"101 Dalmatians," first released in 1961, has proved to be one of the more popular Disney cartoon features -- so popular that it has never been released as a videocassette and so popular that the studio re-releases it to theaters every now and then.
With "Snow White," the re-release was every seven years. With "Dalmatians," it is every five years or so; it was last seen in these parts in 1986.
"101 Dalmatians" is vintage Disney, and small children always take to it. Of course, they have to be very small. The cartoon feature is pre-'60s sweet. The puppies are playful, adorable and obedient. If you were to do the film today, half of them would be running off to the big city, causing their parents no end of anguish.
"101 Dalmatians" has Cruela De Vil, a cigarette-smoking villainess, plotting to steal all the Dalmatian pups she can. She has managed, by the time the film is half through, to get her hands on 99 pups, animals she would kill and skin to make herself a fur coat, maybe several.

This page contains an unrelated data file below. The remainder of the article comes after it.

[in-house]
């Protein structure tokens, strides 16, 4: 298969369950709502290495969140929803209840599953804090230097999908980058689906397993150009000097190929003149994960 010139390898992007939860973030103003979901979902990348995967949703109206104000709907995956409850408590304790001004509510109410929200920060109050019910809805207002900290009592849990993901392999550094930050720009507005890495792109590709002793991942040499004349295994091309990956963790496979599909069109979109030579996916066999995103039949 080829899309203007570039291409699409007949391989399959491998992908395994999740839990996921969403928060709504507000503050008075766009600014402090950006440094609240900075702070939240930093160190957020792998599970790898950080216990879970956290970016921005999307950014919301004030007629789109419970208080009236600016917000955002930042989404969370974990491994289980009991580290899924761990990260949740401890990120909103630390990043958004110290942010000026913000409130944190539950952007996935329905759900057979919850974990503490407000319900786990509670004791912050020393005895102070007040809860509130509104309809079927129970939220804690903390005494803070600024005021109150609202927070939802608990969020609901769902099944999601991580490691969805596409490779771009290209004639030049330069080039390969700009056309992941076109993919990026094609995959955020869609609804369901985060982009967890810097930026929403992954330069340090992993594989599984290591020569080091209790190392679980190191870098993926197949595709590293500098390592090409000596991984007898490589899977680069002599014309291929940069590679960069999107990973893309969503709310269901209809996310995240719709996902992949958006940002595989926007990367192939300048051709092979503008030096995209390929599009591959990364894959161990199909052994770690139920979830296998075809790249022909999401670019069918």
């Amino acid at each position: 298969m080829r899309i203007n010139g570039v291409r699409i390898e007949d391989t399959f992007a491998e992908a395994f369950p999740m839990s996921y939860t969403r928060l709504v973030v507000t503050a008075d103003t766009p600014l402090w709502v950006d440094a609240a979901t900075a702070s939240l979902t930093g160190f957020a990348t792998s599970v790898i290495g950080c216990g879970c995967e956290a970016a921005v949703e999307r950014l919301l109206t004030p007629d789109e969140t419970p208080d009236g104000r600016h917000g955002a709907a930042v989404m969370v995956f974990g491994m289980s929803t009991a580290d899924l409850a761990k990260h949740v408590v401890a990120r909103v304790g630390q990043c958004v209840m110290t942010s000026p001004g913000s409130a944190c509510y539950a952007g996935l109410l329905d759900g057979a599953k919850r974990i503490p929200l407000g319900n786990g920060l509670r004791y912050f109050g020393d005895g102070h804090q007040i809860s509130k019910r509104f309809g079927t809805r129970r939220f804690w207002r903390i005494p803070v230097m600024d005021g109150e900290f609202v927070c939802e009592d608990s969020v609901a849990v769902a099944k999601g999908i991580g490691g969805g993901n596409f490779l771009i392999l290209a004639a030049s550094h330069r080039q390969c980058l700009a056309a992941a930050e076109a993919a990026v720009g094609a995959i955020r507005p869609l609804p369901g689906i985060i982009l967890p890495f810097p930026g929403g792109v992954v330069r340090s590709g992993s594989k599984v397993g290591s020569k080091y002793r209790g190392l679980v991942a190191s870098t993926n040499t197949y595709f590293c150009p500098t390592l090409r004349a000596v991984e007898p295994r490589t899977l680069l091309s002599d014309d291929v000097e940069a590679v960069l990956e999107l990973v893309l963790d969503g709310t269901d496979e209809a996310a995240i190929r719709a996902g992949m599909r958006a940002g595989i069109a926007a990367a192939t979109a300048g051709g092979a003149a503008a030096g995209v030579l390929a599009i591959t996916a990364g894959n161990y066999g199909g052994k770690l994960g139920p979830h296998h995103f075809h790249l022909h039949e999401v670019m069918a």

Yes, that's surprisingly cruel, considering the film was done 30 years ago, but rest assured it is never in the same league with "Silence of the Lambs."
Fifteen of the Dalmatian pups belong to a struggling songwriter who, when the pups are finally rescued, writes the title song that sounds very much like a song from the "Annie" score, one that came along 16 years later.
"101 Dalmatians" is excellent cartooning. It has fluidity that most cartoon features do not have. It opens here today. Take the kids -- the very young ones.